How 401(k) Plans Work


Taxed and Non-taxed Compounding Calc

Taxed and Non-taxed Compounding Calculator


Taxes can have a big effect on the amount of money that accumulates in an account, especially when money is left in an account for a long period of time. In a tax-sheltered account (for example, an IRA account), you do not have to pay taxes on interest until you actually withdraw the inter est from the account. Therefore, you can earn interest on all of the interest you earn. In a normal account (a savings account, CD, etc.), you pay taxes on the interest each year, so you earn less.

This calculator shows you how much money you can make by leaving a sum of money in an account at a certain interest rate. It helps you to understand the difference that tax-sheltered compounding can make, and also shows you the effect of inflation. Enter the amount of money that you wish to deposit initially, the expected interest rate, and the expected inflation rate. The calculator will show you the amount that will accumulate in the account over different time spans both with and without taxes. It will also show you how much money that initial amount will buy in the future because of inflation -- that way, you can see if an investment actually grows (beats inflation).

Amount to deposit
Enter the amount of money that you will initially deposit in the account.
Interest rate
Enter the interest rate. If you wish to use a 5.0% interest rate, enter 5.0. As of March 1, 2002, here are some typical rates: passbook savings account: 1% - 3%; one year CD: 2% - 3%; stock market average return: 10.5%.
Federal and state tax rate
Enter the sum of your federal and state tax rates. For example, if you are in the 23% federal tax bracket and your state has a 7% income tax rate, enter 30 here. If you have no idea, use 30.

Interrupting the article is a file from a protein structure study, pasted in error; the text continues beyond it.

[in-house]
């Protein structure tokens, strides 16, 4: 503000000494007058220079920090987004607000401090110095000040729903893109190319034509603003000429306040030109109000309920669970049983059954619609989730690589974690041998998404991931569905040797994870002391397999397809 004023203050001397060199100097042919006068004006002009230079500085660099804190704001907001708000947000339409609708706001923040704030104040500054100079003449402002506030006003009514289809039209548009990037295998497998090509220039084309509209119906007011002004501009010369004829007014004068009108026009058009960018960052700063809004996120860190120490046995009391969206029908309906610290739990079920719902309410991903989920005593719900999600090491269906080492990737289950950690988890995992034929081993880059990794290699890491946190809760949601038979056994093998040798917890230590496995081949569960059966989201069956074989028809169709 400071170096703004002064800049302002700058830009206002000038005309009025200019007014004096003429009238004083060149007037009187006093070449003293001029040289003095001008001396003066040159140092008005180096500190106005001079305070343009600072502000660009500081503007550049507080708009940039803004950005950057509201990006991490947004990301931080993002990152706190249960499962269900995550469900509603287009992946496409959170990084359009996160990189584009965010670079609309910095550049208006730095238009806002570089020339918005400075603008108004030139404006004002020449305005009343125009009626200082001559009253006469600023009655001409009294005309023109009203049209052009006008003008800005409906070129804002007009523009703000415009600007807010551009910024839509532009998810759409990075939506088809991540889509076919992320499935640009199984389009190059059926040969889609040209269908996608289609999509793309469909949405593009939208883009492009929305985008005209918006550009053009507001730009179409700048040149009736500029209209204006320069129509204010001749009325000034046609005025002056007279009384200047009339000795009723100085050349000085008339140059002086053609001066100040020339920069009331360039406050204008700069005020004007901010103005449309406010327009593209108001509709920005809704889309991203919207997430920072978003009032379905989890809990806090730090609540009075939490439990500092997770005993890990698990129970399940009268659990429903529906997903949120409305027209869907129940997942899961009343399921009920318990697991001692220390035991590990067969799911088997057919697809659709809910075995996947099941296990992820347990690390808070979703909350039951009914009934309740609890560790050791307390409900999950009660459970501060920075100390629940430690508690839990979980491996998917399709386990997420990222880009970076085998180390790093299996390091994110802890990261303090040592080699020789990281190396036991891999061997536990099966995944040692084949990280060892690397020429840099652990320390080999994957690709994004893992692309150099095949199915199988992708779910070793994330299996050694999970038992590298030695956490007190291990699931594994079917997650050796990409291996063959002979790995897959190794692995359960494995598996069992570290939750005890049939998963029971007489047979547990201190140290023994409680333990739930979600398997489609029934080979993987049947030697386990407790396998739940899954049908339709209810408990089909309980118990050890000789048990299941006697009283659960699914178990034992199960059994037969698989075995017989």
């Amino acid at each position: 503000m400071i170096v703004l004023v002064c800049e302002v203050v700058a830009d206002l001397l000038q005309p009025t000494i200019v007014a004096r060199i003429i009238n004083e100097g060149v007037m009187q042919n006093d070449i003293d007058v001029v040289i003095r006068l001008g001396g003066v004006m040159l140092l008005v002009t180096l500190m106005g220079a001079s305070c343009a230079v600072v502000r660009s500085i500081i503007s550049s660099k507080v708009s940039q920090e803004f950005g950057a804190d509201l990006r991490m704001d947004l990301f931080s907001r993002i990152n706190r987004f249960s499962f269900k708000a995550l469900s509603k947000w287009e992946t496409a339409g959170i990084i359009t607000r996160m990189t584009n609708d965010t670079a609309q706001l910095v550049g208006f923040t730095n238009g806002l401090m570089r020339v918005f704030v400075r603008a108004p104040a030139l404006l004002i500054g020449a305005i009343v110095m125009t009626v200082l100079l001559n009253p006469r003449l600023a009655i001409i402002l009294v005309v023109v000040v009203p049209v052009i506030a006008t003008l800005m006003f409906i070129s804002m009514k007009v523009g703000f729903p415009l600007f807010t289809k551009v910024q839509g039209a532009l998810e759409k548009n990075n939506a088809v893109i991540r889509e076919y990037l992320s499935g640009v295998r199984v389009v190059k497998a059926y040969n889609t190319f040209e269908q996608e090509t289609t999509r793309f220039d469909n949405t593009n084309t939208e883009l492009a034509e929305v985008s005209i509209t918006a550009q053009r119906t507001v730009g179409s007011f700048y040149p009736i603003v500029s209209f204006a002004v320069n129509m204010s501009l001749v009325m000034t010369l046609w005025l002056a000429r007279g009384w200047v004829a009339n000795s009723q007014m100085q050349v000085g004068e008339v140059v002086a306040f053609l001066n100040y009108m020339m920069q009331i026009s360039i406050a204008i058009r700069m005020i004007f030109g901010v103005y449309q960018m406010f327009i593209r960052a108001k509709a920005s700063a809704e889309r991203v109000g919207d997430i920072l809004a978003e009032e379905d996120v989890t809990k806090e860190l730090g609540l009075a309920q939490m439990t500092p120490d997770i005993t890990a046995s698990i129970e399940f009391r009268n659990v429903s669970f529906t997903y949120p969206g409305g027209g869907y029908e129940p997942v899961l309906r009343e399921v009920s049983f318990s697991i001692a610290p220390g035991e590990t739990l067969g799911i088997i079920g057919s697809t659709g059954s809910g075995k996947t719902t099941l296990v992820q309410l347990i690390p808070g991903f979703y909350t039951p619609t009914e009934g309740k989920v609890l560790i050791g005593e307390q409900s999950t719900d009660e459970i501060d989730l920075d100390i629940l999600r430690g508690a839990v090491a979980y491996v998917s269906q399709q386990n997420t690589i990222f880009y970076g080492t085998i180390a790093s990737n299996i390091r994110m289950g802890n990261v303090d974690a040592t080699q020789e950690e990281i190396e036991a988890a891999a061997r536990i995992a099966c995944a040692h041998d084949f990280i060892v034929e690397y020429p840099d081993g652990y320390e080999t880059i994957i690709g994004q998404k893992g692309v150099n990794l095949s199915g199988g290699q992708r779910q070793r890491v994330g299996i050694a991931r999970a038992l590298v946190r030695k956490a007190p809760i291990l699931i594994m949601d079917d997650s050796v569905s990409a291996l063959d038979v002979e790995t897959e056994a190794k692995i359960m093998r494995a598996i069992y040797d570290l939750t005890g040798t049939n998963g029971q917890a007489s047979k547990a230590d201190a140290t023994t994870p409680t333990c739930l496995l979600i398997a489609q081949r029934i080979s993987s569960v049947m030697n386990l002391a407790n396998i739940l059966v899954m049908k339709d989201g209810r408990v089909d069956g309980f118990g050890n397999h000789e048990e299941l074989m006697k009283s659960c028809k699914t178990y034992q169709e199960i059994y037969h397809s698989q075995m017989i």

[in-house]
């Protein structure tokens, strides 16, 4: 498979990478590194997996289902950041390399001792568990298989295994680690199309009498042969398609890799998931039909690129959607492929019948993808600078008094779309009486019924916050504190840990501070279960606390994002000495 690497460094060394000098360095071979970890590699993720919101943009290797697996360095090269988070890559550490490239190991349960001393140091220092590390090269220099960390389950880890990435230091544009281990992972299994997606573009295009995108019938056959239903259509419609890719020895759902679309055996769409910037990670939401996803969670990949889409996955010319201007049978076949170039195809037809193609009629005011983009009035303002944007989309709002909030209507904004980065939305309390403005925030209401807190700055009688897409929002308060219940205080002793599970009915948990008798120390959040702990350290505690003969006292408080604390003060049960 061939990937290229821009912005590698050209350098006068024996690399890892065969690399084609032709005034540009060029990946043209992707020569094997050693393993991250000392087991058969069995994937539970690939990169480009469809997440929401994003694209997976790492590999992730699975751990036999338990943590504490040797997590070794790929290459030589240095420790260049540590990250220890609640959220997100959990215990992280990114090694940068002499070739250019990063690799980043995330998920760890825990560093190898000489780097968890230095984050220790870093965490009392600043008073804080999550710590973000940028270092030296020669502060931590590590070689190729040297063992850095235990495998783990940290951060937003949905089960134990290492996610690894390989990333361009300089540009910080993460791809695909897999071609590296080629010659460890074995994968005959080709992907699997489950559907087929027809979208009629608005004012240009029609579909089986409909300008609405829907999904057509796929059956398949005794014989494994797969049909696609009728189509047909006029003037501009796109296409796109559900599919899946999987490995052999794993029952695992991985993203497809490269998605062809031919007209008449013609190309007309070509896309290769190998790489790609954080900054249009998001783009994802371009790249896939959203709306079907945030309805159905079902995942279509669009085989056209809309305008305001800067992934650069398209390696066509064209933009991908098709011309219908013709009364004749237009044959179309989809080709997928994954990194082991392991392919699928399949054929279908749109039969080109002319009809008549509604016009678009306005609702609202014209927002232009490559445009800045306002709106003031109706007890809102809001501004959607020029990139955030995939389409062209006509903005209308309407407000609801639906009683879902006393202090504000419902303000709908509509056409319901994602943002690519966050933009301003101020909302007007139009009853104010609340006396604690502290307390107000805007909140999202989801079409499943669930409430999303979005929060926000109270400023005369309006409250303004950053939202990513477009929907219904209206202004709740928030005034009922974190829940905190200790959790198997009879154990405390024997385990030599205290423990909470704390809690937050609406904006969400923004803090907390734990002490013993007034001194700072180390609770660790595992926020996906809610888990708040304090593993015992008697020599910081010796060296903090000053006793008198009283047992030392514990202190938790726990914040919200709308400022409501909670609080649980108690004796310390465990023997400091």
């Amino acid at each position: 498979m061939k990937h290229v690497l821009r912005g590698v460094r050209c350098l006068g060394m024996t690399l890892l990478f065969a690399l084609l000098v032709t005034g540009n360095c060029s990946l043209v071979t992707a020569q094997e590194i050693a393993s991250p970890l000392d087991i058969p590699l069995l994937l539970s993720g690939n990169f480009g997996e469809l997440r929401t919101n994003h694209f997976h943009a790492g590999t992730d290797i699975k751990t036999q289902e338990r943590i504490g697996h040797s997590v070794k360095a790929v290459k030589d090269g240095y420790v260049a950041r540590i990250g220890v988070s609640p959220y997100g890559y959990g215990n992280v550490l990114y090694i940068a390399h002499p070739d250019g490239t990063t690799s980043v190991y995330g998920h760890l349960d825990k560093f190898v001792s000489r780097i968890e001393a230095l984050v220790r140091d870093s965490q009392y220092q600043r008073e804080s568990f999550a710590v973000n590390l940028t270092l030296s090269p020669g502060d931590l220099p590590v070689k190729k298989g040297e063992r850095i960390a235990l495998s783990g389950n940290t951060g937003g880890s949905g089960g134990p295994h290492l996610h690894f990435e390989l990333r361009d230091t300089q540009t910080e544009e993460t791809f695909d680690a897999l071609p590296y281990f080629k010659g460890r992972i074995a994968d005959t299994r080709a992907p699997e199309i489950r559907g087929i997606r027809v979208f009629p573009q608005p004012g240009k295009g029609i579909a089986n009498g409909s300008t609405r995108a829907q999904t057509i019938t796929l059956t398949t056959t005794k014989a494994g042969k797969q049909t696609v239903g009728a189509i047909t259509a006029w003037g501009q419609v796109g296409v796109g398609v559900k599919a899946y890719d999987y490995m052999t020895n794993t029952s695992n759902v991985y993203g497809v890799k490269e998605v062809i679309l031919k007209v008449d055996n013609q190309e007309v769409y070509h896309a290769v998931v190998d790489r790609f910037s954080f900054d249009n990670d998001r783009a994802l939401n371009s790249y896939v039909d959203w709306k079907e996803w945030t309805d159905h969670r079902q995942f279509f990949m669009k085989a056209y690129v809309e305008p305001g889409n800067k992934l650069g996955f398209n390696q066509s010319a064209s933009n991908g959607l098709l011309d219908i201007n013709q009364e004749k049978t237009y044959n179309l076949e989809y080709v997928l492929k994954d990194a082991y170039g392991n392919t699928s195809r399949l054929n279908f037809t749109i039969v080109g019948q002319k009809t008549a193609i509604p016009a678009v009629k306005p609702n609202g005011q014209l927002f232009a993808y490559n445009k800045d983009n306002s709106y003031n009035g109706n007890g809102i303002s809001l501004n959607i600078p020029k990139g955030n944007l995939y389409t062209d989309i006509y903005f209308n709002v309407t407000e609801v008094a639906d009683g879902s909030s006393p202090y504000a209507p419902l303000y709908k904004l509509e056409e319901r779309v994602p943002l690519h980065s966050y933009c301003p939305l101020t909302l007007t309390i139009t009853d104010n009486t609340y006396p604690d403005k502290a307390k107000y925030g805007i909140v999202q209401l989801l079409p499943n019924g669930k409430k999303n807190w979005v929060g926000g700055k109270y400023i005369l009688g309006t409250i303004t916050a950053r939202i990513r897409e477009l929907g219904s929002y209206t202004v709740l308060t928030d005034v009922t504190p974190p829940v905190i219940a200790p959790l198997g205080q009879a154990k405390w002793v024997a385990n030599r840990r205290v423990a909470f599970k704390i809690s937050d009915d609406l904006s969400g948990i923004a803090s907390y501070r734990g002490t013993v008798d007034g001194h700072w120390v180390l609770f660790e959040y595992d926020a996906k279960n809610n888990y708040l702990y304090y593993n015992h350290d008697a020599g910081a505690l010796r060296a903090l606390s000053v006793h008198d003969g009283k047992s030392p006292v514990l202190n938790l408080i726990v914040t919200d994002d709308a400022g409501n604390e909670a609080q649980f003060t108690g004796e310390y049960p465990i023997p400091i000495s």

Inflation rate
Enter the expected inflation rate over the period of time. If you have no idea, try 4% (enter 4).
Click this button to calculate the account value.
Year Value: Tax-free compounding Value: Taxed compounding Inflation
After 1 year
After 2 years
After 3 years
After 4 years
After 5 years
After 10 years
After 15 years
After 20 years
After 30 years
After 40 years

It is particularly interesting to note the massive difference between the taxed and non-taxed numbers after 20 or 30 years. There are several ways to save money that make use of completely tax-free compounding:

  1. In a 401(k) account
  2. In an IRA account
  3. By purchasing individual growth stocks that do not pay dividends or that reinvest dividends
  4. By using certain types of annuities or life insurance

The inflation column shows you the effect of inflation on your initial deposit. For example, if you deposit $1,000 in an account and the inflation rate is 4%, then the value in the inflation column will be $1,040 after one year. This means that in one year it will take $1,040 to buy what costs you $1,000 to buy today. If your investments do not at least exceed the rate of inflation, you are losing money. If you look at the account value and it is less than the value in the inflation column over time, then your investment is actually losing money. Taxes often have that effect on lower-performing investments like savings accounts and CDs.


Calculators courtesy of BYG Publishing, Inc.